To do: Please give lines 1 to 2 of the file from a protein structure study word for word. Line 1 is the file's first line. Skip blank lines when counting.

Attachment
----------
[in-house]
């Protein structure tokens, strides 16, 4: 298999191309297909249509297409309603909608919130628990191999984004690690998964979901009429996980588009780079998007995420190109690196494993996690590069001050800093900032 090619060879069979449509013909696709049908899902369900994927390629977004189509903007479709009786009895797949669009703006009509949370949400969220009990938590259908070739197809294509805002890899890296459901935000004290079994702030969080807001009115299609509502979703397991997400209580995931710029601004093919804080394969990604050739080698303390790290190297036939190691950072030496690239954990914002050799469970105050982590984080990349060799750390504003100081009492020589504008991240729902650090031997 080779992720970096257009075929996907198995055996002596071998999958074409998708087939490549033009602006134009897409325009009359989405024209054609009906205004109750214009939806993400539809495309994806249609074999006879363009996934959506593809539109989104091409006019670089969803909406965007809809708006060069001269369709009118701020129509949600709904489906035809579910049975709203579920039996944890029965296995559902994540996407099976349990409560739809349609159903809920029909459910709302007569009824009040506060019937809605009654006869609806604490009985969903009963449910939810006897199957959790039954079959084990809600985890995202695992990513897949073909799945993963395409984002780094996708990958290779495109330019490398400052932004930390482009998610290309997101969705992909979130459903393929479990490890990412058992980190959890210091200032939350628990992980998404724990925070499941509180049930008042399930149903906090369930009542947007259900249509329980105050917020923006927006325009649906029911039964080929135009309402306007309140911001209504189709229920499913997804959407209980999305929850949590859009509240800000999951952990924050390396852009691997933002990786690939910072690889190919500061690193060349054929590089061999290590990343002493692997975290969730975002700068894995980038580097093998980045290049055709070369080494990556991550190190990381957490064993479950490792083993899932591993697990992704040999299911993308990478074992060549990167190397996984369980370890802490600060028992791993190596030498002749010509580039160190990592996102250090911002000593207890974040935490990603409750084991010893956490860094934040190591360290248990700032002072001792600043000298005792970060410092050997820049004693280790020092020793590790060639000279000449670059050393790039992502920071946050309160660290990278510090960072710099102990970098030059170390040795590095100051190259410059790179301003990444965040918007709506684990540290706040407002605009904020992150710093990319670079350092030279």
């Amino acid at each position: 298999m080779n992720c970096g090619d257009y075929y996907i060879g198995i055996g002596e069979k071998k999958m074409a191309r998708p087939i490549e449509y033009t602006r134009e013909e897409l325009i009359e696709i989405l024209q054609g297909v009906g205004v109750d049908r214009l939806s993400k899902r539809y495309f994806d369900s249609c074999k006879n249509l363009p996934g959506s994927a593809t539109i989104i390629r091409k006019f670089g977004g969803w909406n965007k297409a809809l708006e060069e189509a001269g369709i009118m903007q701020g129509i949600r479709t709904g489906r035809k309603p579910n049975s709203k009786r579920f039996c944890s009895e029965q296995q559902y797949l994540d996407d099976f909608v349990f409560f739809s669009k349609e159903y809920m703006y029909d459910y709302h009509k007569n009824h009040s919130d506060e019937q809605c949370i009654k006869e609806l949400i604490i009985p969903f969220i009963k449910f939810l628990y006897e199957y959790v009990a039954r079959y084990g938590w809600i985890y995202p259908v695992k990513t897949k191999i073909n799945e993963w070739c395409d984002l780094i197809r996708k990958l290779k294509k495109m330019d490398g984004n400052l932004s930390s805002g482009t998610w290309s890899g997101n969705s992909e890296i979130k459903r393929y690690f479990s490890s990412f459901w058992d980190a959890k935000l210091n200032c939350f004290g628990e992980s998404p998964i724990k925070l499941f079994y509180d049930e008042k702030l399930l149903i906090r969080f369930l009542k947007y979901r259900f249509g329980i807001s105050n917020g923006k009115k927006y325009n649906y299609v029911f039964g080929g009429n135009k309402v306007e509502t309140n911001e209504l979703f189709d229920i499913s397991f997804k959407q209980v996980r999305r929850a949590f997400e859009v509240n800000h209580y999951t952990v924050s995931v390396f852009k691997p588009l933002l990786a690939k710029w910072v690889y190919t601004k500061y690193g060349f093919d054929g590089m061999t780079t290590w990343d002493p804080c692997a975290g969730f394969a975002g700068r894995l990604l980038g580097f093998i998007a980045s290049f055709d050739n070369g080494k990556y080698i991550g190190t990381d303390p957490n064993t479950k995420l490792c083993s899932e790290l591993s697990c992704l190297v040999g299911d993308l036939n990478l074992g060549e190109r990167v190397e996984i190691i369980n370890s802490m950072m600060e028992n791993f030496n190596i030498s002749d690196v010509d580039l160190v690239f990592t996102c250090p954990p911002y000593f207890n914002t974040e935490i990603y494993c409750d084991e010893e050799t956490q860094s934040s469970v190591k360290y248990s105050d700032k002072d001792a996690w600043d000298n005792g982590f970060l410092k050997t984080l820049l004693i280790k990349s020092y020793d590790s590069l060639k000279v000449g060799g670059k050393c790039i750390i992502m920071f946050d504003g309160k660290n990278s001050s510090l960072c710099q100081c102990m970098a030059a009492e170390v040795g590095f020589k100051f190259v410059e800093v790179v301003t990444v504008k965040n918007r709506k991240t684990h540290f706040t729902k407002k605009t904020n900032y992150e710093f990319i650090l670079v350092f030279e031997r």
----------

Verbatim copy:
[in-house]
């Protein structure tokens, strides 16, 4: 298999191309297909249509297409309603909608919130628990191999984004690690998964979901009429996980588009780079998007995420190109690196494993996690590069001050800093900032 090619060879069979449509013909696709049908899902369900994927390629977004189509903007479709009786009895797949669009703006009509949370949400969220009990938590259908070739197809294509805002890899890296459901935000004290079994702030969080807001009115299609509502979703397991997400209580995931710029601004093919804080394969990604050739080698303390790290190297036939190691950072030496690239954990914002050799469970105050982590984080990349060799750390504003100081009492020589504008991240729902650090031997 080779992720970096257009075929996907198995055996002596071998999958074409998708087939490549033009602006134009897409325009009359989405024209054609009906205004109750214009939806993400539809495309994806249609074999006879363009996934959506593809539109989104091409006019670089969803909406965007809809708006060069001269369709009118701020129509949600709904489906035809579910049975709203579920039996944890029965296995559902994540996407099976349990409560739809349609159903809920029909459910709302007569009824009040506060019937809605009654006869609806604490009985969903009963449910939810006897199957959790039954079959084990809600985890995202695992990513897949073909799945993963395409984002780094996708990958290779495109330019490398400052932004930390482009998610290309997101969705992909979130459903393929479990490890990412058992980190959890210091200032939350628990992980998404724990925070499941509180049930008042399930149903906090369930009542947007259900249509329980105050917020923006927006325009649906029911039964080929135009309402306007309140911001209504189709229920499913997804959407209980999305929850949590859009509240800000999951952990924050390396852009691997933002990786690939910072690889190919500061690193060349054929590089061999290590990343002493692997975290969730975002700068894995980038580097093998980045290049055709070369080494990556991550190190990381957490064993479950490792083993899932591993697990992704040999299911993308990478074992060549990167190397996984369980370890802490600060028992791993190596030498002749010509580039160190990592996102250090911002000593207890974040935490990603409750084991010893956490860094934040190591360290248990700032002072001792600043000298005792970060410092050997820049004693280790020092020793590790060639000279000449670059050393790039992502920071946050309160660290990278510090960072710099102990970098030059170390040795590095100051190259410059790179301003990444965040918007709506684990540290706040407002605009904020992150710093990319670079350092030279």